Friday, March 09, 2012
The Presidential Election 100 Years Ago: The Same Issues
- A National Health Service to include all existing government medical agencies (YES, this was ONE HUNDRED YEARS AGO!)
- Social Security to provide for the elderly, the unemployed, and the disabled
- Freedom to strike against unfair labor practices.
- Minimum wage laws
- A legal eight hour workday
- Creation of a federal Securities Commission to regulate Wall Street
- Debt relief for farmers
- Workers' compensation for work-related injuries
- An inheritance tax
- A Constitutional amendment to permit a graduated federal income tax
- Universal right of Women to vote
- Direct election of Senators instead of appointment by state legislatures
- Primary elections for state and federal nominations
- Reductions in tariffs that raised cosumer prices
- Limits on the production of military armaments
- Public Works Projects to improve waterways & transportation
The central theme of the campaign was expressed in this platform clause:
“To destroy this invisible Government, to dissolve the unholy alliance between corrupt business and corrupt politics is the first task of the statesmanship of the day.”
To accomplish this, the Party Platform supported:
- Strict limits and disclosure requirements on political campaign contributions (Yes, we've been debating this for 100 years...)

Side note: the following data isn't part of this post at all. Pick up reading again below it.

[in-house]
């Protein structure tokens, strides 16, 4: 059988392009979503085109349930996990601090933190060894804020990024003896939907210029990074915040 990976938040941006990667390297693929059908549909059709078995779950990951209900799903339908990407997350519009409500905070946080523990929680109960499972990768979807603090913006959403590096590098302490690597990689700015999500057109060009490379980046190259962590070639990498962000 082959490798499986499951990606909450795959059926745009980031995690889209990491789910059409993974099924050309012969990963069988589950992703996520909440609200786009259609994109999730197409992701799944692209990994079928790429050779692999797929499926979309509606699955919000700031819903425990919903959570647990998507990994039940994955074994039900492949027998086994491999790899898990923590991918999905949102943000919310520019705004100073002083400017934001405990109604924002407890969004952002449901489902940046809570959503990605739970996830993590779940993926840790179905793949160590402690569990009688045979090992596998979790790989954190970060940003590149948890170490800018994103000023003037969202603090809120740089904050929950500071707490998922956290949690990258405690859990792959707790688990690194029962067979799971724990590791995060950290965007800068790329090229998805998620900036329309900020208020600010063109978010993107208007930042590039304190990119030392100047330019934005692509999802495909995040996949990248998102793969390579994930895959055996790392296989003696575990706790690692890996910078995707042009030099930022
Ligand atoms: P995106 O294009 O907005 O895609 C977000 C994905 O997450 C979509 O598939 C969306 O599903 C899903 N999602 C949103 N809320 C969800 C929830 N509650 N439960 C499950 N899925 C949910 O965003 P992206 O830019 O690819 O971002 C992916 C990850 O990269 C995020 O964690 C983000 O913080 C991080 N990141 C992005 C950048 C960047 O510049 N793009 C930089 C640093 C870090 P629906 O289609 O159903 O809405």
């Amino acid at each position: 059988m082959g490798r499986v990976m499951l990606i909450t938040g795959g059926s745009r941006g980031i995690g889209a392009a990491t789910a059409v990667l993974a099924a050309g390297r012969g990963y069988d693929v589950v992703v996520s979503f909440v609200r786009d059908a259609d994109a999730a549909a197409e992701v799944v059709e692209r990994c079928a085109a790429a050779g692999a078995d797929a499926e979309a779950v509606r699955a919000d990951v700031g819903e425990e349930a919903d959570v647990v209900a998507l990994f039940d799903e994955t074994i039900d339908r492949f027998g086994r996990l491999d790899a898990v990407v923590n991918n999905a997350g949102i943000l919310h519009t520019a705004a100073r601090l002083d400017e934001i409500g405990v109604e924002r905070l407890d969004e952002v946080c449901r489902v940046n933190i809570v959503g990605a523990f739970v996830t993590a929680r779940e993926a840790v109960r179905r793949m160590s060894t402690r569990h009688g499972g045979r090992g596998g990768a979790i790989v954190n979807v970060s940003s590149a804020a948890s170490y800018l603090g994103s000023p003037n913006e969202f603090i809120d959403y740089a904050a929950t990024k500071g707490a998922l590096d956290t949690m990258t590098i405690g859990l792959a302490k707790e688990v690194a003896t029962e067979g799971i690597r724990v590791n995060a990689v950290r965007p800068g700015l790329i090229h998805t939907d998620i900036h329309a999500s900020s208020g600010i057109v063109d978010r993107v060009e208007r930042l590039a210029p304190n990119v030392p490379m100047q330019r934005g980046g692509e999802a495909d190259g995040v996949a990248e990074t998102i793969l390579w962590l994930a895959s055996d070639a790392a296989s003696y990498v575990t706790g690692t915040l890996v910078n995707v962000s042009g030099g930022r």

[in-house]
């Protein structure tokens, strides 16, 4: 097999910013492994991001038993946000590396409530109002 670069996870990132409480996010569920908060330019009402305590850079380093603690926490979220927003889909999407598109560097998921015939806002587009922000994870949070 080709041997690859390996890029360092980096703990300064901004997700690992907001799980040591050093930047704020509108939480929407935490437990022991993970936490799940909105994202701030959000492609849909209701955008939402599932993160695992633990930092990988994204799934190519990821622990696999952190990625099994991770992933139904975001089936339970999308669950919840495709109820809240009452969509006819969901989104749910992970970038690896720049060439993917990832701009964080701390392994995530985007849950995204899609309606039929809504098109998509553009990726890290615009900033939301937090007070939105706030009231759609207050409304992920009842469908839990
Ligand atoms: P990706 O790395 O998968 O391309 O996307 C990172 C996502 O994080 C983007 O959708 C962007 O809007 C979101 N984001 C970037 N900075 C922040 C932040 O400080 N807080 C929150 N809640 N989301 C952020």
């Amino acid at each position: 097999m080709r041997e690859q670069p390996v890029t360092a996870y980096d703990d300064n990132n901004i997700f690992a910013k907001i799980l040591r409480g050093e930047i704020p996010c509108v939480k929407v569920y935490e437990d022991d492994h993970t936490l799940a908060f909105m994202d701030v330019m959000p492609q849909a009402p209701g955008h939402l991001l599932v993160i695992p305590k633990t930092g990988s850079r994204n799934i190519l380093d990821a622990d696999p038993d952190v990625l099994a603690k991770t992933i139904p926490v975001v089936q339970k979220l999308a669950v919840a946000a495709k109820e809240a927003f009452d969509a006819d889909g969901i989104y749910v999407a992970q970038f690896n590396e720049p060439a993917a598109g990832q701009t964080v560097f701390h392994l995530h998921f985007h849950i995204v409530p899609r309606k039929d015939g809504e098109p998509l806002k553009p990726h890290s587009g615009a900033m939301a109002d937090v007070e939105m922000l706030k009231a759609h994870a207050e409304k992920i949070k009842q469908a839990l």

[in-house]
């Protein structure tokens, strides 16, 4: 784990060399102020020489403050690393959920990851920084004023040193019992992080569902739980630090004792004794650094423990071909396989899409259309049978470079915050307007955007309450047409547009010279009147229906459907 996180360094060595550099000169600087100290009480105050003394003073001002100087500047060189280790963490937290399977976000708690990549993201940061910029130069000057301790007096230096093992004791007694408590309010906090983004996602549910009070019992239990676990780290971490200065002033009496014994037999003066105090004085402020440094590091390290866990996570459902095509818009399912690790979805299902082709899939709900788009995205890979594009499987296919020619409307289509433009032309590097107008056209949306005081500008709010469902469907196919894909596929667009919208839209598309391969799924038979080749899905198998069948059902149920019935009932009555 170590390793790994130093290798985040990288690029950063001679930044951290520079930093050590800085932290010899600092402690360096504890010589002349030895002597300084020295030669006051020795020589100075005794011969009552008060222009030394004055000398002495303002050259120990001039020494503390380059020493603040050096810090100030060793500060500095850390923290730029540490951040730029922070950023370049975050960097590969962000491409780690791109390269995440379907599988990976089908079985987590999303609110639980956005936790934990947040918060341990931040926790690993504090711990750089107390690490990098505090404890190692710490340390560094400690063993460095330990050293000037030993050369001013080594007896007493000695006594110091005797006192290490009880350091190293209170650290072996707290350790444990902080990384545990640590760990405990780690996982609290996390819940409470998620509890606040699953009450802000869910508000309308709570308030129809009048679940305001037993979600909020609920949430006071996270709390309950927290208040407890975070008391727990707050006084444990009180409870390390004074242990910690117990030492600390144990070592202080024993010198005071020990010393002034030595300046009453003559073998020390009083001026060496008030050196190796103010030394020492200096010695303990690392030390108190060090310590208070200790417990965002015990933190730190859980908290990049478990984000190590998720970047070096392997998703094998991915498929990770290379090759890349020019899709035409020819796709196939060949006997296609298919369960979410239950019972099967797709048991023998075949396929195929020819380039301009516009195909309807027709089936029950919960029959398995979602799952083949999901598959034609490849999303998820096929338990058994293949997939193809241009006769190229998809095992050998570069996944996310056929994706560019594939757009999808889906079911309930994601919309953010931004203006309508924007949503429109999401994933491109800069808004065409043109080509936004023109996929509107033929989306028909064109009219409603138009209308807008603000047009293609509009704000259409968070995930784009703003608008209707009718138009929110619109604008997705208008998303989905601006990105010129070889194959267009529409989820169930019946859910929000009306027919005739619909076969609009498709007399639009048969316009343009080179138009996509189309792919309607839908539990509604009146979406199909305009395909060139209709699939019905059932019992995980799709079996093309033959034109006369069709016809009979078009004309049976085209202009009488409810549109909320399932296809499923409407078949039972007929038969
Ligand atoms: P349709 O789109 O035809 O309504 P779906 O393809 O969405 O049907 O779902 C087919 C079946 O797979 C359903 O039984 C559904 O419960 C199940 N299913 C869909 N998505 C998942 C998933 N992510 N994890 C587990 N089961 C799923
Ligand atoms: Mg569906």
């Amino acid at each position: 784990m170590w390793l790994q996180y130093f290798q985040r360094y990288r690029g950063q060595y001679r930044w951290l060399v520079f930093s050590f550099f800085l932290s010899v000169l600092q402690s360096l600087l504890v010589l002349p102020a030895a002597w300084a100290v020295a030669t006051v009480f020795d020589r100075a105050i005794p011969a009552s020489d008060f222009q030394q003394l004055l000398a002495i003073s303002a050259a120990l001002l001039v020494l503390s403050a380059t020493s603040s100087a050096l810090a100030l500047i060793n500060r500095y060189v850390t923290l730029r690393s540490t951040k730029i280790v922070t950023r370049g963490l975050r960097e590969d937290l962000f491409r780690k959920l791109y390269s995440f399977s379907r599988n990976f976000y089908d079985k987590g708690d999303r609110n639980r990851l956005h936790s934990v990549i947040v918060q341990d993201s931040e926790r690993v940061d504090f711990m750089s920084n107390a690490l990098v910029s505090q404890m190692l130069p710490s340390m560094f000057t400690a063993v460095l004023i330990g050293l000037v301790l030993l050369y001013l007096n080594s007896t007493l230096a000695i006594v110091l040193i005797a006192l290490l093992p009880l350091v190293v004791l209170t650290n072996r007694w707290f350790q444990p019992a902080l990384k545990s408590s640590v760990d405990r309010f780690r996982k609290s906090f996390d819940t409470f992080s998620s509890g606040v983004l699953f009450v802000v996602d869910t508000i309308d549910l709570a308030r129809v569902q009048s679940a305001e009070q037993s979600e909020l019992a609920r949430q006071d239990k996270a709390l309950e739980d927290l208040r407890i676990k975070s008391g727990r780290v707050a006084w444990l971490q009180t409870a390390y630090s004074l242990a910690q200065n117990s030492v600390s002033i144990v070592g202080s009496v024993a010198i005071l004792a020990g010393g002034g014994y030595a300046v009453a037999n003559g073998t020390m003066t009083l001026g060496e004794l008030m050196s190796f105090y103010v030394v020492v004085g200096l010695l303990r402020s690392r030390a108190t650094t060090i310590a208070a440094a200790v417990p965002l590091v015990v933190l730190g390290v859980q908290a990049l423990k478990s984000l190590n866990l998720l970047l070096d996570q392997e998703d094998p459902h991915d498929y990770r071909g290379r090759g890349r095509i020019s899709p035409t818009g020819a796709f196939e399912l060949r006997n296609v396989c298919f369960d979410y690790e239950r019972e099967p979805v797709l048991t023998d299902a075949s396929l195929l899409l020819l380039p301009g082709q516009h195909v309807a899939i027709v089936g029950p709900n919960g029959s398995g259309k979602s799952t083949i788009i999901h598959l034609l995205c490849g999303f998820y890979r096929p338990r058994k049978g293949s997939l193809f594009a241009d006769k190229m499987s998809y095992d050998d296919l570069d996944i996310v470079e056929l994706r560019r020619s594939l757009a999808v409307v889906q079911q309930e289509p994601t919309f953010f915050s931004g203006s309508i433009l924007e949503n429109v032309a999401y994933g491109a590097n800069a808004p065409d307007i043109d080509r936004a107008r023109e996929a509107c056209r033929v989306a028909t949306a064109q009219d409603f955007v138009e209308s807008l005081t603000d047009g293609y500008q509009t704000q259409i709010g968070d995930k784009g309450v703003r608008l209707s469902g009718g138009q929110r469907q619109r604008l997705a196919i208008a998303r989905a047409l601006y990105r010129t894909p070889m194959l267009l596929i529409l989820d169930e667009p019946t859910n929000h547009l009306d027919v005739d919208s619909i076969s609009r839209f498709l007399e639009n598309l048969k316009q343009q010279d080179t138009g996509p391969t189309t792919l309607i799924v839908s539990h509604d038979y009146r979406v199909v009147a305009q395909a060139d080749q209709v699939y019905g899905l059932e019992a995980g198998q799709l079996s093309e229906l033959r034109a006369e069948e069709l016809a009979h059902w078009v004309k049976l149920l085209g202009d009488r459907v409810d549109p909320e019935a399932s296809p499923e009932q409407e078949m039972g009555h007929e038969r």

- Registration of lobbyists
- Recording and publication of Congressional committee proceedings
- Strong national regulation and permanent active supervision of major corporations.
The Party's candidate for President would infuriate southern racists by dining with blacks on multiple occasions, and the Party would openly admit blacks to the nominating convention. A Woman would deliver one of the nominating speeches.
Now . . . Which Party was this?
If it sounds like the Democratic Party - it wasn't.
It wasn't the Republicans, either...although it was a party formed largely of ex-Republicans.
It was a third Party, the Progressive (or “Bull Moose”) Party, who nominated Theodore Roosevelt that year.
Democrat Woodrow Wilson would go on to win the Presidency that year with a minority (41.8%) of the vote. But the Progressives, running as a “Third Party,” would take 27% of the national vote, outpolling the Republicans and winning 6 states (California, Minnesota, Michigan, Washington, Pennsylvania, and South Dakota.)
Rather than being a “wasted vote,” their ideas would impact the platforms of both major parties for generations to come.
Just some Food for Thought.
Green Party USA
Green-Rainbow Party of Massachusetts
American Progressive Party (not an officially established Party)
Progressive Party of Oregon
Progressive Party of Vermont
Progressive Party of Washington
Working Families Party of New York